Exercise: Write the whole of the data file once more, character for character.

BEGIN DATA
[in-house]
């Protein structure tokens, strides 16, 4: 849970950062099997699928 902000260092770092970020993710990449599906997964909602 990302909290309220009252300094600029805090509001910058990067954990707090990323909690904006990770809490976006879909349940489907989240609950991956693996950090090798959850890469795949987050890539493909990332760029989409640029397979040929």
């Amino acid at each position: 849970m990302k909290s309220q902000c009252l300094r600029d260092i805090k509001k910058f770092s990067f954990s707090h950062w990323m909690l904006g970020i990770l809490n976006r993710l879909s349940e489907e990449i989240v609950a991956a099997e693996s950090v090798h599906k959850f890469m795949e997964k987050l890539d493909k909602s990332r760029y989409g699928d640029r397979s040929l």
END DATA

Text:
[in-house]
């Protein structure tokens, strides 16, 4: 849970950062099997699928 902000260092770092970020993710990449599906997964909602 990302909290309220009252300094600029805090509001910058990067954990707090990323909690904006990770809490976006879909349940489907989240609950991956693996950090090798959850890469795949987050890539493909990332760029989409640029397979040929």
């Amino acid at each position: 849970m990302k909290s309220q902000c009252l300094r600029d260092i805090k509001k910058f770092s990067f954990s707090h950062w990323m909690l904006g970020i990770l809490n976006r993710l879909s349940e489907e990449i989240v609950a991956a099997e693996s950090v090798h599906k959850f890469m795949e997964k987050l890539d493909k909602s990332r760029y989409g699928d640029r397979s040929l």